The frantic tone of the commentator ramping up a fierce Saudi attack on Egypt’s goal interrupted Mohammed as he placed the final coal on a shisha belonging to one of Al Nakheel’s regulars.
“It doesn’t matter, does it?” he said, throwing a sidelong glance at the washed out screen.
“I just want a good game,” he told his Saudi customer.
The Saudi Arabian and Egyptian flags flanking the 8-metre screen represented the loyalties in this traditional Arab cafe along Jeddah’s corniche.
Like many of the 50 or so Al Nakheel employees, the shisha master is from Egypt, across the Red Sea from this coastal establishment, but the patrons were mostly local.
Four industrial-sized air-conditioning units insulated those in attendance from the heat and humidity so characteristic of Jeddah. A string upon which the flags of all 32 qualified World Cup teams flickered as they bore the brunt of the cool air blowing into the tent, instilling the makeshift theatre with a certain sportsmanlike spirit.
Nonetheless, aside from those few diehard fans and the dozen or so regulars in for an early start on their daily dose of shisha, the seats of the massive 300-capacity tent set-up for the World Cup were empty at the start of the match.
The attendance was a far cry from that of Egypt and Saudi Arabia’s first two matches.
“Not a single spot, we had to bring in chairs for the other games, but now I think we just wanted more for all the Arab teams. Not a single one made it to the round of 16,” he said.
Mohammed Salah’s beautiful goal in the 20th minute was met with the stifled celebration of the Egyptian employees, cautious not to upset the other Arabs in the coffee shop. Even the Premier League’s top goal-scorer was subdued in his celebration, seemingly in a similar situation.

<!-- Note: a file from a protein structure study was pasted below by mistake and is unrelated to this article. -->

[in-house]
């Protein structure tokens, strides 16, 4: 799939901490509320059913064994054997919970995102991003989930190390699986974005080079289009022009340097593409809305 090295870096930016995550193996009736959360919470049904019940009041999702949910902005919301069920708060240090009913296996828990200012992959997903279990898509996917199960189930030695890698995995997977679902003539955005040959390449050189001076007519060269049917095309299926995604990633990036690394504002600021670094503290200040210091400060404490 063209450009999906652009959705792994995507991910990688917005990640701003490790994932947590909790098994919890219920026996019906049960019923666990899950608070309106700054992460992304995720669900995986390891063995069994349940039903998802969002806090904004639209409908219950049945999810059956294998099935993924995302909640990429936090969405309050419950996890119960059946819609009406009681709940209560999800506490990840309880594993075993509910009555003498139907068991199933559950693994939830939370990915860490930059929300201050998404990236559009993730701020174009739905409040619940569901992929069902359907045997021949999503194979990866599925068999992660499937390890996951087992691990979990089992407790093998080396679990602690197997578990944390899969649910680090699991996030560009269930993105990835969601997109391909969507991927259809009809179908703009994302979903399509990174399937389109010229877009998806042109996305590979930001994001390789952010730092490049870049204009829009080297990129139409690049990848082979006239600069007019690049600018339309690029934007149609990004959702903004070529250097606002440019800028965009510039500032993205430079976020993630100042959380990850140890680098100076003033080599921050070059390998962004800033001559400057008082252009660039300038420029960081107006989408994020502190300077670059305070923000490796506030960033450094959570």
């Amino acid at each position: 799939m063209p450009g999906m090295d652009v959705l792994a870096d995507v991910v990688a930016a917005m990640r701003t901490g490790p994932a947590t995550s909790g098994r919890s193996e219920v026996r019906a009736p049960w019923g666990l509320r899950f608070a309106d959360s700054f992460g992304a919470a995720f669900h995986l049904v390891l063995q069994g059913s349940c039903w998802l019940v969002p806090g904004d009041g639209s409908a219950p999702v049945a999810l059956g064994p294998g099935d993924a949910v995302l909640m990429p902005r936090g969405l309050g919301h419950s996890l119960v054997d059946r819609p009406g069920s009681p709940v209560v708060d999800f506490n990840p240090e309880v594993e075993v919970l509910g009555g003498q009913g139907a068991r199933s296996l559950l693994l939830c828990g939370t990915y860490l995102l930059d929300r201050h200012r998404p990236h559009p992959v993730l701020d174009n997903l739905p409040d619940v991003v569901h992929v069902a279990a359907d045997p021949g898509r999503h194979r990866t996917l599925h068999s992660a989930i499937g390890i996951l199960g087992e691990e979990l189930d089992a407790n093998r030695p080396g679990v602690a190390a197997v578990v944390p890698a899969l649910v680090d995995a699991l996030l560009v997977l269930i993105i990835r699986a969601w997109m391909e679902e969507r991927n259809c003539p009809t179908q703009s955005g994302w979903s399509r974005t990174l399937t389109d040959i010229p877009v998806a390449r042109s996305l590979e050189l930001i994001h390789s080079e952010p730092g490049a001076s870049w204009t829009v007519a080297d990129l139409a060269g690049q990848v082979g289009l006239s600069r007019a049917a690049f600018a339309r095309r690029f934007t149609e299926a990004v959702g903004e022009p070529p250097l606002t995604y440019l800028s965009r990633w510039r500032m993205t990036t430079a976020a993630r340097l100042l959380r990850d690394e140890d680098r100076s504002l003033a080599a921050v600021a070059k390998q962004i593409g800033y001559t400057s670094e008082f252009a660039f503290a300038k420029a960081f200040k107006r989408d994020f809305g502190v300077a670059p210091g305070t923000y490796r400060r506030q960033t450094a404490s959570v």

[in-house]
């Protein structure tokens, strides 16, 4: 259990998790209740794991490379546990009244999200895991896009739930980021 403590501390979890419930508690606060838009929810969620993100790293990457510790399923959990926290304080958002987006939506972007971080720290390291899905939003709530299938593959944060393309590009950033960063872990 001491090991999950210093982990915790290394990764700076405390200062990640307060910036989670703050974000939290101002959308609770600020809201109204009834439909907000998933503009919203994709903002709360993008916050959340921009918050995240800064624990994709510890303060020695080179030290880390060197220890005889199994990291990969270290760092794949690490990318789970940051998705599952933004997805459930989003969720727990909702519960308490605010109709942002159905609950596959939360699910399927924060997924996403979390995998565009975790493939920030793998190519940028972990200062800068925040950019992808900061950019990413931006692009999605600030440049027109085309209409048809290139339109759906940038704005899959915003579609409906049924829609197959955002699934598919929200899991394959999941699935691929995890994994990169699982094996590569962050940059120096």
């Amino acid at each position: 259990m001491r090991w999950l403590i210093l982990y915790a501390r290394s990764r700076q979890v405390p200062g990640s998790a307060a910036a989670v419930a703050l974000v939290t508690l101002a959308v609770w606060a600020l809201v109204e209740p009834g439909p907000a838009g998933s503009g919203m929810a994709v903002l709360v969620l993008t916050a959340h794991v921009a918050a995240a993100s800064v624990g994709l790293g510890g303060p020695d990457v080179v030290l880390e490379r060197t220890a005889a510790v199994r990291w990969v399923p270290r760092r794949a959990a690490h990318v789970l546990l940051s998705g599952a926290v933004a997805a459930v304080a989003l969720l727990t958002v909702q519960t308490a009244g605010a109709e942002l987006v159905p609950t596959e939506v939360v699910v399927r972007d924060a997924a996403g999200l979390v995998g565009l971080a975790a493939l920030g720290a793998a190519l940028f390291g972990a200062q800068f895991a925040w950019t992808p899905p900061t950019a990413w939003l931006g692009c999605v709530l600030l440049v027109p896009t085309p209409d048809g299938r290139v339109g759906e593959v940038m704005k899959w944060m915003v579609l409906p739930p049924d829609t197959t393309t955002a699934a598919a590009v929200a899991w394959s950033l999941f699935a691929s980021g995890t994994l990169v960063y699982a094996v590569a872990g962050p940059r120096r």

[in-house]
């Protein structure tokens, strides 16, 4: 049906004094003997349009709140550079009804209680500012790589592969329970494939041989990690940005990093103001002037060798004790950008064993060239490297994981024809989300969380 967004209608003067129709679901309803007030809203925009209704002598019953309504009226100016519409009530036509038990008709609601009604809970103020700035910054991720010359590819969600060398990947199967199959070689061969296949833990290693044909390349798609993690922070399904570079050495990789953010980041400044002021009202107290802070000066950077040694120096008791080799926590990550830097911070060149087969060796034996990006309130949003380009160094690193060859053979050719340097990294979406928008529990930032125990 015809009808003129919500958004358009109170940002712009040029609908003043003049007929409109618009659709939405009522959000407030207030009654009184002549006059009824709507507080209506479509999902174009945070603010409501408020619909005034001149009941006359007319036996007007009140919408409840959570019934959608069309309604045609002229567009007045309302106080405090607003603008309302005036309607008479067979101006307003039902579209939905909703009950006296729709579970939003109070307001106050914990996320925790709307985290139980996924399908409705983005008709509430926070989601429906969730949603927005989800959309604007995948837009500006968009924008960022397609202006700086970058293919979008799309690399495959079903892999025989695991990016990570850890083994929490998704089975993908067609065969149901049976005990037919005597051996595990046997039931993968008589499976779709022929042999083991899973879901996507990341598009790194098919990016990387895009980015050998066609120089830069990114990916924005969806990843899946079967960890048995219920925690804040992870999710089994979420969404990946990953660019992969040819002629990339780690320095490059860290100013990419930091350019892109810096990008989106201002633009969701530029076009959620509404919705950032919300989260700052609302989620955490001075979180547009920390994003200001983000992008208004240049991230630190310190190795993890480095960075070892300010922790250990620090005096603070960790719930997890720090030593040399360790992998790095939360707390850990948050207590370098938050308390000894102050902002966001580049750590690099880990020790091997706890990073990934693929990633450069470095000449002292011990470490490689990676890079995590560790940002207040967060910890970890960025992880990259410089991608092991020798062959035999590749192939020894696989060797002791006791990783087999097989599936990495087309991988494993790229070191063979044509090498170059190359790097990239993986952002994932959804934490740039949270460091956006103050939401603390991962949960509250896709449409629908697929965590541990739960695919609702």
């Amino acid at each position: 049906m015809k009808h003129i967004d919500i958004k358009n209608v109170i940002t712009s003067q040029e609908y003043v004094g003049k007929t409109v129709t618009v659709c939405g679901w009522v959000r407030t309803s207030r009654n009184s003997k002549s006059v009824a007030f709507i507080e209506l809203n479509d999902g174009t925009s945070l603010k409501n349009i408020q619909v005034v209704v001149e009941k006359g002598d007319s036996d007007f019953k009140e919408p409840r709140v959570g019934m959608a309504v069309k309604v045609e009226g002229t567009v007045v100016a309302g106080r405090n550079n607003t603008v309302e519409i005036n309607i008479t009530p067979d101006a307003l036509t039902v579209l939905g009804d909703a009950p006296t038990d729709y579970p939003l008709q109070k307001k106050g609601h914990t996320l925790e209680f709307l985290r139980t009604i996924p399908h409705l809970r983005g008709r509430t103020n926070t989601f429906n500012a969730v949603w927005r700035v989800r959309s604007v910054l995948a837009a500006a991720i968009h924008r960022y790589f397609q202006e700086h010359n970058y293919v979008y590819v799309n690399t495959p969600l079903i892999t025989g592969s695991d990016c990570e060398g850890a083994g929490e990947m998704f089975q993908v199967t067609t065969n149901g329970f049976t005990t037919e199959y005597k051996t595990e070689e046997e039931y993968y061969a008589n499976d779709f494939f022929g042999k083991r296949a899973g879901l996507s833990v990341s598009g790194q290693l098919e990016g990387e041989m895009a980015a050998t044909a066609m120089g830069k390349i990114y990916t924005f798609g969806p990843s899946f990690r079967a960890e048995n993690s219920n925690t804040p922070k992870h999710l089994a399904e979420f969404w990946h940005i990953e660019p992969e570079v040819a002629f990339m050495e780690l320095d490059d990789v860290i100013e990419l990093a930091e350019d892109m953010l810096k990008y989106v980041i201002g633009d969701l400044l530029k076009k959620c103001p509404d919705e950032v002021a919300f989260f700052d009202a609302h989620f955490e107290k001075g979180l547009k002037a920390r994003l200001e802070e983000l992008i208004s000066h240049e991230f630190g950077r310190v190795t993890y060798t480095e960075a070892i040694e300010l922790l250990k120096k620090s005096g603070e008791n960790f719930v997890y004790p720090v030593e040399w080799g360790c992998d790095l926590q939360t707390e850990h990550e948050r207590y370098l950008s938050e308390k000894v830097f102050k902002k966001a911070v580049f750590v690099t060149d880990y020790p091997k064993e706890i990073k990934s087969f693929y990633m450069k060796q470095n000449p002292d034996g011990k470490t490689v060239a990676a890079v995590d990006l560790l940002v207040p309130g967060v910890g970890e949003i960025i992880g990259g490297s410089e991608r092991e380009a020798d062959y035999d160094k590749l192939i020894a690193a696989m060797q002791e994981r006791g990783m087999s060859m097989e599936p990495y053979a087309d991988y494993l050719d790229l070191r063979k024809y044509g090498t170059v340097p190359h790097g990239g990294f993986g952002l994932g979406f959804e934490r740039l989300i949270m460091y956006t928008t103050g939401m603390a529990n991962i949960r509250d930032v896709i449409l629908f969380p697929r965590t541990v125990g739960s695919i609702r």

In the most Arab World Cup since it began, citizens of the four competing nations and Arab football fans are left pondering the reasons behind team’s failure to win a single match.
“It doesn’t look like they want to win. When you see how hungry other teams’ players are for goals, you can tell they are there to win and to make a name for themselves,” Abdullah Waleed said.
A blocked Saudi penalty in the 40th minute drives home his point.
“Our team was doing so well, and they are the winningest in the Asian cup, but here, on the world stage, we expect more from them,” he said.
Minutes later, the referee spots another foul in Egypt’s penalty box.
The newly implemented video review system reinforced the decision to grant the penalty to the green-clad team in the final moments of the first half.
“Maybe it’s this new technology we can blame,” he said jokingly.
World Cup 2018: Day 12 live updates — Egypt face Saudi Arabia
In pictures: Salah's pain and brief joy as Egypt beaten by Russia
But nonetheless, Saudi Arabia score their first goal at the Russian World Cup. Many in the cafe would be happy with the result, making equal the Arab world’s two strongest powers.
Those 20 fans, whose numbers had trebled by halftime, cheered the goal, filling the massive tent with the sound of jubilation.
The goal at the end of half-time seemed to have activated the Saudis in the second half, whose increased attack drew more enthusiasm from the fans, with the majority cheering on even nice passes by the Green Falcons.
“We know they are capable of more, that’s the problem, I don’t know who to blame, maybe it's how they started but we believe in our teams,” said a fan who did not want to be named.
But in the final moments of the second half, the Saudi fans finally get what they have waited for since the start of the World Cup: a goal that leads to a win.
A man who had handed out sheets at the beginning of the match for those watching to place their predictions smiled as he looked over at those who had put down 2-1 as the final score.
“This is at the end of the day football, sometimes you win other times you lose,” said Abdulrazzaq Baksh. “But the important thing is that we love each other."